Offline Saccharomyces

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Re: Expensive to restart from scratch
« Reply #19 on: October 03, 2020, 08:44:27 am »
By the way, hobbies are expensive.  I have been playing electric and acoustic guitar off-and-on since high school.  I used to play in gigging bands when I was young.  What is crazy is that I have gear today that I would have killed to own when I was a gigging musician.  However, then again, the gear I owned when I was a gigging musician took a beating.

Offline goose

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Re: Expensive to restart from scratch
« Reply #20 on: October 03, 2020, 08:57:38 am »
You want an expensive hobby, try ham radio!  Been doing that for 43 years now.  Been brewing for about 23 years.  Have spent a lot on both!
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Offline majorvices

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Re: Expensive to restart from scratch
« Reply #21 on: October 03, 2020, 09:05:58 am »
I think that it is because we have grown out of a mad monk squad cottage industry to a life-style industry.  Early adopters had to bootstrap themselves.  We were happy with much simpler setups because that was all that was possible.  Today, there is so much cool gear that a newbie can find himself/herself overwhelmed by options. I think about the options for a brew stove when I started.  We had the jet engine-style turkey fryers that were a pipe and an orifice and the Superb PC-100 30K BTU ringer burner-based stove.  Most of us chose the Superb PC-100 because one could get 10 to 12 batches out a of 20lb propane tank with that stove if one used one's house range for mashing. The PC-100 is the stove that John Palmer references during his early brewing.
Your life-style comment rings very true to me. I regularly see people selling thousands of dollars of shiny stainless only used a few times. It%u2019s clear some people build out very nice high capacity systems only to find they don%u2019t like brewing as much as they thought they would (I guess).

The old ways are still available. BIAB can be especially low cost.

Other than kegs (which I only bought after I realized I was "all in"), I have spent peanuts on brewing.

THIS^^^^  Expensive equipment is something you want, not need.  If you truly want to brew it can be done on a shoestring.

Indeed.  I am still brewing on my stovetop.  I do not own a turkey fryer or kegs or CO2 or a kettle bigger than 4 gallons or a chiller or a fermentation fridge or a robot or.........

It can be dirt cheap.  I'm even more "pragmatic" than Denny.  Yet somehow I still make good beer, which occasionally even wins awards & accolades.  My roggenbier turned out pretty dang fantastic.  If there was any left and any competitions, if I had enough, I'd gladly send it in, however I think I only have one bottle left, it disappeared quick.  That's the sign of (1) a good beer, (2) a very small batch (also true!), or (3) both.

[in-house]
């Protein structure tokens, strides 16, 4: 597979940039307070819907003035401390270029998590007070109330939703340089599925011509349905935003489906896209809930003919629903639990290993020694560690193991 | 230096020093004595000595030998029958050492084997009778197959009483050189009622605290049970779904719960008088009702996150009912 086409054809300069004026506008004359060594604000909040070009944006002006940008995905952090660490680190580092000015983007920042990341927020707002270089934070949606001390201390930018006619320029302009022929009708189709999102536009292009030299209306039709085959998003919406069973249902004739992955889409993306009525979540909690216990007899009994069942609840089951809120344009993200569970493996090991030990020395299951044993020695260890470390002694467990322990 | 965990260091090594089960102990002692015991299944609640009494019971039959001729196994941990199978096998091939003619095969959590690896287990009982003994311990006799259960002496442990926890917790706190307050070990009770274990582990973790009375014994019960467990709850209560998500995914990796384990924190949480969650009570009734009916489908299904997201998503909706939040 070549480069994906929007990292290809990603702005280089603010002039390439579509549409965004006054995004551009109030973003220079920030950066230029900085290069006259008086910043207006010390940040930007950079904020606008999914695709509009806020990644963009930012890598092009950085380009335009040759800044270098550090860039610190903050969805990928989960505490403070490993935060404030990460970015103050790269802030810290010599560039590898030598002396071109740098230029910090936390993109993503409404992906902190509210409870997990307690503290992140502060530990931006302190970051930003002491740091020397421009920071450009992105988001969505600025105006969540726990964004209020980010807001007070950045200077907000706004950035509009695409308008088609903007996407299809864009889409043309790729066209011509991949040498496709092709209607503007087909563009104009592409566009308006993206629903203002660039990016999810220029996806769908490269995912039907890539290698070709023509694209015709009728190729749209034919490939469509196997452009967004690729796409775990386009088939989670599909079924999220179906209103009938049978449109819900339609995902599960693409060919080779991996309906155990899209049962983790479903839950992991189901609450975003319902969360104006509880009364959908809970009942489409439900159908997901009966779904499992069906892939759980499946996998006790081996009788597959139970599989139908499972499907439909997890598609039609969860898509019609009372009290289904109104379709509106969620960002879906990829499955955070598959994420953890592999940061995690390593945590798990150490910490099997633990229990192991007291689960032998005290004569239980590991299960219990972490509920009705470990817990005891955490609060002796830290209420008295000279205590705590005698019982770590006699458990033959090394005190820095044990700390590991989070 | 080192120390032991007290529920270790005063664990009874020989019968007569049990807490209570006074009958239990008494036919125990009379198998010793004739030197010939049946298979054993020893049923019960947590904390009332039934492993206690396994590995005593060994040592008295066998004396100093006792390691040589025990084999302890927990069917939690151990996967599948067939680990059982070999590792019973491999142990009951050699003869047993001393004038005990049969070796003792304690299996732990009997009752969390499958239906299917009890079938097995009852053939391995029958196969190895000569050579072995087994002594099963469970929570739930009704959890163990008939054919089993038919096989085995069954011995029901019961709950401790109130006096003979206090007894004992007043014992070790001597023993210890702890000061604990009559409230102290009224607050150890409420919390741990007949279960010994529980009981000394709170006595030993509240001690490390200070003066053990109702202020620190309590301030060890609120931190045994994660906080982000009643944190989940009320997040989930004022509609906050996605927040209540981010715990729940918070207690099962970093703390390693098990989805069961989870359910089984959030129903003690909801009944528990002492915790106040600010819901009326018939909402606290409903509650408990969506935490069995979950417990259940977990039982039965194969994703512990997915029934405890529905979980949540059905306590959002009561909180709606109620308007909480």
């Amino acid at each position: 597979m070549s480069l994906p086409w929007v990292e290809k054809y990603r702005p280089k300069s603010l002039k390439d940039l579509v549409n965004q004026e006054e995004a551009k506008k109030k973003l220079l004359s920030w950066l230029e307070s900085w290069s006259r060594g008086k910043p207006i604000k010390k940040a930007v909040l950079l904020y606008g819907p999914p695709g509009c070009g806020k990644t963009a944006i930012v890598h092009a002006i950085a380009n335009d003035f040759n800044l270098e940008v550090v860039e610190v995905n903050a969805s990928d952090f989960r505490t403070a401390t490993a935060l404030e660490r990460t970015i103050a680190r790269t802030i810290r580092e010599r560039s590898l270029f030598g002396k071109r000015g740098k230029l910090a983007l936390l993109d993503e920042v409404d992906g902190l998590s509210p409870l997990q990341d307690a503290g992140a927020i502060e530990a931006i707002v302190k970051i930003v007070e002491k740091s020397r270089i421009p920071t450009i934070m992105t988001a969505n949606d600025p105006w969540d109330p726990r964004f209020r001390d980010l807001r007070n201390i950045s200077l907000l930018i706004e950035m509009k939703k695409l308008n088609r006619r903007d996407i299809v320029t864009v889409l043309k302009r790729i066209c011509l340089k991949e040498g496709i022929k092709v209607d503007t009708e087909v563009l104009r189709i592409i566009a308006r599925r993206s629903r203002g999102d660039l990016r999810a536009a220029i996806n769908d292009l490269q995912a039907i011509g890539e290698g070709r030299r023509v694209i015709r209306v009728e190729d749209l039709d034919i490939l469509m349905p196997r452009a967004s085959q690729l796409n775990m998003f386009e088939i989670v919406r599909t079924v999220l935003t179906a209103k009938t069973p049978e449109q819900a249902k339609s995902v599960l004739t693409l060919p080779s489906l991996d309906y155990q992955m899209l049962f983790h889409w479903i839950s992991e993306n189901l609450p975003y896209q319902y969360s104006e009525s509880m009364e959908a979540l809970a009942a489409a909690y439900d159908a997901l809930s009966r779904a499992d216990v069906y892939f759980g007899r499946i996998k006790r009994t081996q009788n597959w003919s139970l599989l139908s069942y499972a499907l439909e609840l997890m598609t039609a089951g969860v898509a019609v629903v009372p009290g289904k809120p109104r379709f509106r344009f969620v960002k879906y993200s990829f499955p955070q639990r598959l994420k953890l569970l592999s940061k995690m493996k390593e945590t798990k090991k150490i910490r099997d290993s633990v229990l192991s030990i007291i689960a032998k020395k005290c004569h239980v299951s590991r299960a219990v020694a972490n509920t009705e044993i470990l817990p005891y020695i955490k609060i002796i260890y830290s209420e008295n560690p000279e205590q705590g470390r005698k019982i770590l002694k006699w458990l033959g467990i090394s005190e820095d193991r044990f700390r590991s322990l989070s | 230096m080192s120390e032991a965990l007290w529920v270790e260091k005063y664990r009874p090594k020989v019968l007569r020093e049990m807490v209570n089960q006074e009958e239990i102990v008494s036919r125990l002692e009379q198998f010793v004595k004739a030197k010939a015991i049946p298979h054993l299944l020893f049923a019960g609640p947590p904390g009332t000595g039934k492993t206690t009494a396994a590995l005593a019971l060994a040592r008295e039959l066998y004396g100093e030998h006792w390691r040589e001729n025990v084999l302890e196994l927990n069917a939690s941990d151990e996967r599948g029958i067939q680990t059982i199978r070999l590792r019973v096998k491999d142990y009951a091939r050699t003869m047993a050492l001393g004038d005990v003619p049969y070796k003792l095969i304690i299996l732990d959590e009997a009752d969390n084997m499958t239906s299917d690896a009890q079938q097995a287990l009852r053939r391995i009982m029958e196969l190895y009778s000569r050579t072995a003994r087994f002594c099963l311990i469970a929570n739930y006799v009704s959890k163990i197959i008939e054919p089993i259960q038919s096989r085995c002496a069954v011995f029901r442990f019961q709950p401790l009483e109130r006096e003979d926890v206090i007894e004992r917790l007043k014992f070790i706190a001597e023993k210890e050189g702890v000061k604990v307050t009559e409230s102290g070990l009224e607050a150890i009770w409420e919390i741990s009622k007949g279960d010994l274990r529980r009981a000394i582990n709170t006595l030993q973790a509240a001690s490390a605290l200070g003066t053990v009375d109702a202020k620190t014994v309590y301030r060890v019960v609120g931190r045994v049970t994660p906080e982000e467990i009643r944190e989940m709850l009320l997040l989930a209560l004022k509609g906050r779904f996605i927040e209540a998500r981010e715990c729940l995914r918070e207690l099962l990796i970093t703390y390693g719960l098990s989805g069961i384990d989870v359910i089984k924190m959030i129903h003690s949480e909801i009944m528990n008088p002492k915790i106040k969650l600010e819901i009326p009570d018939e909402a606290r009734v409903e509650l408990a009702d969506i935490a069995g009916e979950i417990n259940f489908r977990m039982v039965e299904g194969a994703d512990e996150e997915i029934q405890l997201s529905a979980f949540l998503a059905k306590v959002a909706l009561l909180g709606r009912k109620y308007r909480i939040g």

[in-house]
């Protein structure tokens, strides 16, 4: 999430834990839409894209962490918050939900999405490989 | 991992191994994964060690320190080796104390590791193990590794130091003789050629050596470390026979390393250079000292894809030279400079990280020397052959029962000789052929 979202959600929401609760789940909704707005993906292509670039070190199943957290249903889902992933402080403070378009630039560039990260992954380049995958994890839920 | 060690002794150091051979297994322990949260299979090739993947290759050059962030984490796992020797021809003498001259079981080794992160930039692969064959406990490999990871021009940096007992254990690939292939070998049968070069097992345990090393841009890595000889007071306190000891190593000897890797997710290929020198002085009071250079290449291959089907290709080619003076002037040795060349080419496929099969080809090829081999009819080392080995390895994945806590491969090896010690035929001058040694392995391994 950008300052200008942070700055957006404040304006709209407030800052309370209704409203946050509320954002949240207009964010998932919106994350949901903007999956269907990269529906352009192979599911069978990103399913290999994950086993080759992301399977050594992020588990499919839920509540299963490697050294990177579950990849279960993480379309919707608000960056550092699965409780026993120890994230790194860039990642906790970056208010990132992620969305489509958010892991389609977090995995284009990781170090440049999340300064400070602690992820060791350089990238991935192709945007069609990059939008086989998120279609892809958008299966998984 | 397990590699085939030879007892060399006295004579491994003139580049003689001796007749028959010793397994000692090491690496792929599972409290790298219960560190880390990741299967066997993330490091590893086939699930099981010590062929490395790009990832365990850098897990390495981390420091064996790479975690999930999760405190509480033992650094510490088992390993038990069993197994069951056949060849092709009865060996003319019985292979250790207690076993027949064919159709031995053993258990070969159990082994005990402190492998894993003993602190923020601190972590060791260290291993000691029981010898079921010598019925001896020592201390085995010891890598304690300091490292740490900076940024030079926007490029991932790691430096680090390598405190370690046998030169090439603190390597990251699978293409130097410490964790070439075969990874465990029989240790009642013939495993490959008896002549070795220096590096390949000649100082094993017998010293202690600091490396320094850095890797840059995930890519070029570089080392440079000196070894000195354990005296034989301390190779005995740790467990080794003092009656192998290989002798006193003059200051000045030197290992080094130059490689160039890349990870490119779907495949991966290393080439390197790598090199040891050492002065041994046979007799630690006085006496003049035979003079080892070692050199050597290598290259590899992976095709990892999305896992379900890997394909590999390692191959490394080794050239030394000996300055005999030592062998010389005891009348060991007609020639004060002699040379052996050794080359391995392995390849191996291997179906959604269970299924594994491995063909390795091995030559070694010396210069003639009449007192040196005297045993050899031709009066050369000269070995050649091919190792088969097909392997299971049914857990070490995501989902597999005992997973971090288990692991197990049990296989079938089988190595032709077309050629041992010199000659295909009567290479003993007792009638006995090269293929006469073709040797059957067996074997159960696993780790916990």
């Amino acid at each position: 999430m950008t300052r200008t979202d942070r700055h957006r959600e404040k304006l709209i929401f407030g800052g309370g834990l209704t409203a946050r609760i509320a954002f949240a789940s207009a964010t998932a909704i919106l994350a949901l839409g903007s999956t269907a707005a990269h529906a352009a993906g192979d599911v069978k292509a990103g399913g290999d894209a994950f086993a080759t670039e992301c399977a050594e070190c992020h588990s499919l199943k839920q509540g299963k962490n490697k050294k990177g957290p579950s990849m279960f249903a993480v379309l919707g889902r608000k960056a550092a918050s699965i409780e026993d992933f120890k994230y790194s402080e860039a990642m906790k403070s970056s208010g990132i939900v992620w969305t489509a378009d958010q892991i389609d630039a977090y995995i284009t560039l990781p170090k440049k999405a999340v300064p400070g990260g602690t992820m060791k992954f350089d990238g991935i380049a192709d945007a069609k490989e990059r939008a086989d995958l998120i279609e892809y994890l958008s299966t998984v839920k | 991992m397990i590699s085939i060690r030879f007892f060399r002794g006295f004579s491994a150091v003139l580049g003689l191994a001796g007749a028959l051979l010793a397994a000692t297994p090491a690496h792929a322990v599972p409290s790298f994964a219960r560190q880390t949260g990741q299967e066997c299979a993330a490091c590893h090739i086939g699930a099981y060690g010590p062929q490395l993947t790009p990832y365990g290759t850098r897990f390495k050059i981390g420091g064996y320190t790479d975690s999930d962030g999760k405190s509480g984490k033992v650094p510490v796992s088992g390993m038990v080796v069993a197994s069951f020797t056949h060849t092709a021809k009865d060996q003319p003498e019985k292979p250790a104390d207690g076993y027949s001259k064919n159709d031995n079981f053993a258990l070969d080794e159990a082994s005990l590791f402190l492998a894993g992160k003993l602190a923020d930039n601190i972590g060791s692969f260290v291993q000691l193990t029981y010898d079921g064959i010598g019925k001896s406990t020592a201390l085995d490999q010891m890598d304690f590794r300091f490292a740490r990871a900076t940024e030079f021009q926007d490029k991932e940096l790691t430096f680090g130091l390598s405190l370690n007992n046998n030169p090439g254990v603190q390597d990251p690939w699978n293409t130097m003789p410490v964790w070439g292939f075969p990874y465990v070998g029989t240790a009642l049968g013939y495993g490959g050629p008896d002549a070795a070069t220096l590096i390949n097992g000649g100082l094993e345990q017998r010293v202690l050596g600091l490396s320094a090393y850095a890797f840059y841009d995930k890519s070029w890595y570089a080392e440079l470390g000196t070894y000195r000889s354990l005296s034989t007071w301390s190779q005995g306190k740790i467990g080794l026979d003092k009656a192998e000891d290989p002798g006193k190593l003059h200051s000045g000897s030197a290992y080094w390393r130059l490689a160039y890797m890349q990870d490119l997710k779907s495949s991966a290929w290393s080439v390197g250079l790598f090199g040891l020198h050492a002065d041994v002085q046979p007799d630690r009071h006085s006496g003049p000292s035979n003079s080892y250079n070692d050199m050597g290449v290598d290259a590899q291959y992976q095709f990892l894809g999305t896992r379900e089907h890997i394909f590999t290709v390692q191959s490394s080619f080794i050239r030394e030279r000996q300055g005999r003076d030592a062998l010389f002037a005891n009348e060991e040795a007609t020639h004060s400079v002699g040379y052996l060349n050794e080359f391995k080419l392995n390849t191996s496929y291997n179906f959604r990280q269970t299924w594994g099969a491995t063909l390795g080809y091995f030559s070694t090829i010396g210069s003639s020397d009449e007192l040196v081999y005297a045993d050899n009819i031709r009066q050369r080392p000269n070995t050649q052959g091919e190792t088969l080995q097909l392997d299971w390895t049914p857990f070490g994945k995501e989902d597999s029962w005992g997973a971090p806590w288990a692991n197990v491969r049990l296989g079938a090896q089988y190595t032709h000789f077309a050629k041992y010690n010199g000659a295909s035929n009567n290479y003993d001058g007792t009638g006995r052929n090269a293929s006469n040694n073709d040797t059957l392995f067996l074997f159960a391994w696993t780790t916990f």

I totally agree it can be very cheap and you can make great beer - but that doesn't soyund like what the OP is after when he's talking about "setting up a lab" ... just sayin'. ;)

Offline denny

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Re: Expensive to restart from scratch
« Reply #22 on: October 03, 2020, 09:51:23 am »
I think that it is because we have grown out of a mad monk squad cottage industry to a life-style industry.  Early adopters had to bootstrap themselves.  We were happy with much simpler setups because that was all that was possible.  Today, there is so much cool gear that a newbie can find himself/herself overwhelmed by options. I think about the options for a brew stove when I started.  We had the jet engine-style turkey fryers that were a pipe and an orifice and the Superb PC-100 30K BTU ringer burner-based stove.  Most of us chose the Superb PC-100 because one could get 10 to 12 batches out a of 20lb propane tank with that stove if one used one's house range for mashing. The PC-100 is the stove that John Palmer references during his early brewing.
Your life-style comment rings very true to me. I regularly see people selling thousands of dollars of shiny stainless only used a few times. It%u2019s clear some people build out very nice high capacity systems only to find they don%u2019t like brewing as much as they thought they would (I guess).

The old ways are still available. BIAB can be especially low cost.

Other than kegs (which I only bought after I realized I was "all in"), I have spent peanuts on brewing.

THIS^^^^  Expensive equipment is something you want, not need.  If you truly want to brew it can be done on a shoestring.

Indeed.  I am still brewing on my stovetop.  I do not own a turkey fryer or kegs or CO2 or a kettle bigger than 4 gallons or a chiller or a fermentation fridge or a robot or.........

It can be dirt cheap.  I'm even more "pragmatic" than Denny.  Yet somehow I still make good beer, which occasionally even wins awards & accolades.  My roggenbier turned out pretty dang fantastic.  If there was any left and any competitions, if I had enough, I'd gladly send it in, however I think I only have one bottle left, it disappeared quick.  That's the sign of (1) a good beer, (2) a very small batch (also true!), or (3) both.

I totally agree it can be very cheap and you can make great beer - but that doesn't soyund like what the OP is after when he's talking about "setting up a lab" ... just sayin'. ;)

No, it doesn't.   But Mark doesn't want to just brew beer...he wants more than that.  That's great, but to say brewing is too expensive is not the case.  It's the way Mark want to brew and the ancillary things that are expensive.
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Offline Saccharomyces

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Re: Expensive to restart from scratch
« Reply #23 on: October 03, 2020, 10:36:37 am »
You want an expensive hobby, try ham radio!  Been doing that for 43 years now.  Been brewing for about 23 years.  Have spent a lot on both!